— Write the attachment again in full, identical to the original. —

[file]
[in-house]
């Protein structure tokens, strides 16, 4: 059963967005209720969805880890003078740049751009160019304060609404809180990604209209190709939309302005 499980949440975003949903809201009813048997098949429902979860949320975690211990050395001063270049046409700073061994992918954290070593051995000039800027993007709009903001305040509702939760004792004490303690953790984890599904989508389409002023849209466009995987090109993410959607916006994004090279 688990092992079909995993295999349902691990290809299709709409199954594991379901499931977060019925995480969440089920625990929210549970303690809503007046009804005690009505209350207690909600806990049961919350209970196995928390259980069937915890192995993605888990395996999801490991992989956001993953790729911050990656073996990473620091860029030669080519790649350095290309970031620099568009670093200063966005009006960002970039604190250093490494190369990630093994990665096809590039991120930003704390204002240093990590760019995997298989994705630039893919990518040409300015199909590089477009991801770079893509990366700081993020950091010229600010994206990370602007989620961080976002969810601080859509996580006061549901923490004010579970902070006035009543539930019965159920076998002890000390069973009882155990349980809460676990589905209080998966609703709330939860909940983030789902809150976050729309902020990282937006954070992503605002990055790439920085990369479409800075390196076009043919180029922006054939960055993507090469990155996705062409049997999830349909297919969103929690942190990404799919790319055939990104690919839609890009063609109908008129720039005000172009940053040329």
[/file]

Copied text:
[in-house]
């Protein structure tokens, strides 16, 4: 059963967005209720969805880890003078740049751009160019304060609404809180990604209209190709939309302005 499980949440975003949903809201009813048997098949429902979860949320975690211990050395001063270049046409700073061994992918954290070593051995000039800027993007709009903001305040509702939760004792004490303690953790984890599904989508389409002023849209466009995987090109993410959607916006994004090279 688990092992079909995993295999349902691990290809299709709409199954594991379901499931977060019925995480969440089920625990929210549970303690809503007046009804005690009505209350207690909600806990049961919350209970196995928390259980069937915890192995993605888990395996999801490991992989956001993953790729911050990656073996990473620091860029030669080519790649350095290309970031620099568009670093200063966005009006960002970039604190250093490494190369990630093994990665096809590039991120930003704390204002240093990590760019995997298989994705630039893919990518040409300015199909590089477009991801770079893509990366700081993020950091010229600010994206990370602007989620961080976002969810601080859509996580006061549901923490004010579970902070006035009543539930019965159920076998002890000390069973009882155990349980809460676990589905209080998966609703709330939860909940983030789902809150976050729309902020990282937006954070992503605002990055790439920085990369479409800075390196076009043919180029922006054939960055993507090469990155996705062409049997999830349909297919969103929690942190990404799919790319055939990104690919839609890009063609109908008129720039005000172009940053040329």